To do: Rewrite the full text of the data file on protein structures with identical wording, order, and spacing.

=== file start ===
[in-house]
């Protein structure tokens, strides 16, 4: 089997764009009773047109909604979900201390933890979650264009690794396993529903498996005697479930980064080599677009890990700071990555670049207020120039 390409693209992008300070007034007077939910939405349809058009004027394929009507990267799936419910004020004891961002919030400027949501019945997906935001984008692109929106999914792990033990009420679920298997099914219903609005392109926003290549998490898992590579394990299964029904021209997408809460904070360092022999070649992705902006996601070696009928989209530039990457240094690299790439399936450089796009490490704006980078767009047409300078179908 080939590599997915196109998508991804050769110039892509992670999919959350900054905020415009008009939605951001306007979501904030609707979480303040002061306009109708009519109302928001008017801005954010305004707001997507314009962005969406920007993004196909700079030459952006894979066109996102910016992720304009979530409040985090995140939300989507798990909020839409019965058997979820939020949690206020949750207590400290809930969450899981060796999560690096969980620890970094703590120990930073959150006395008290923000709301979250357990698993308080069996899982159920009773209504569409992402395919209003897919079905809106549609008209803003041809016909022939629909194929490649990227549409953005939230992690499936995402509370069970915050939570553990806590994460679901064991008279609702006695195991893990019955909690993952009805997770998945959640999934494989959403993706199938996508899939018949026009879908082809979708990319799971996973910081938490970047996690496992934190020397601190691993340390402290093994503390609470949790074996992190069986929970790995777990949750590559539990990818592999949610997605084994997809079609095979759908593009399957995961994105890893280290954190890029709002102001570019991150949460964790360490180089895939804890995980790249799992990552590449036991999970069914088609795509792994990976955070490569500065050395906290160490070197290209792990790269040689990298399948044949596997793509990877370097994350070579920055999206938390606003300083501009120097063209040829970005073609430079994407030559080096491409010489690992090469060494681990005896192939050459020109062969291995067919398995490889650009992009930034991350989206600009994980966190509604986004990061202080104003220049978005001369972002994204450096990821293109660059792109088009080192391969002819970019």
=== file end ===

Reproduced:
[in-house]
């Protein structure tokens, strides 16, 4: 089997764009009773047109909604979900201390933890979650264009690794396993529903498996005697479930980064080599677009890990700071990555670049207020120039 390409693209992008300070007034007077939910939405349809058009004027394929009507990267799936419910004020004891961002919030400027949501019945997906935001984008692109929106999914792990033990009420679920298997099914219903609005392109926003290549998490898992590579394990299964029904021209997408809460904070360092022999070649992705902006996601070696009928989209530039990457240094690299790439399936450089796009490490704006980078767009047409300078179908 080939590599997915196109998508991804050769110039892509992670999919959350900054905020415009008009939605951001306007979501904030609707979480303040002061306009109708009519109302928001008017801005954010305004707001997507314009962005969406920007993004196909700079030459952006894979066109996102910016992720304009979530409040985090995140939300989507798990909020839409019965058997979820939020949690206020949750207590400290809930969450899981060796999560690096969980620890970094703590120990930073959150006395008290923000709301979250357990698993308080069996899982159920009773209504569409992402395919209003897919079905809106549609008209803003041809016909022939629909194929490649990227549409953005939230992690499936995402509370069970915050939570553990806590994460679901064991008279609702006695195991893990019955909690993952009805997770998945959640999934494989959403993706199938996508899939018949026009879908082809979708990319799971996973910081938490970047996690496992934190020397601190691993340390402290093994503390609470949790074996992190069986929970790995777990949750590559539990990818592999949610997605084994997809079609095979759908593009399957995961994105890893280290954190890029709002102001570019991150949460964790360490180089895939804890995980790249799992990552590449036991999970069914088609795509792994990976955070490569500065050395906290160490070197290209792990790269040689990298399948044949596997793509990877370097994350070579920055999206938390606003300083501009120097063209040829970005073609430079994407030559080096491409010489690992090469060494681990005896192939050459020109062969291995067919398995490889650009992009930034991350989206600009994980966190509604986004990061202080104003220049978005001369972002994204450096990821293109660059792109088009080192391969002819970019």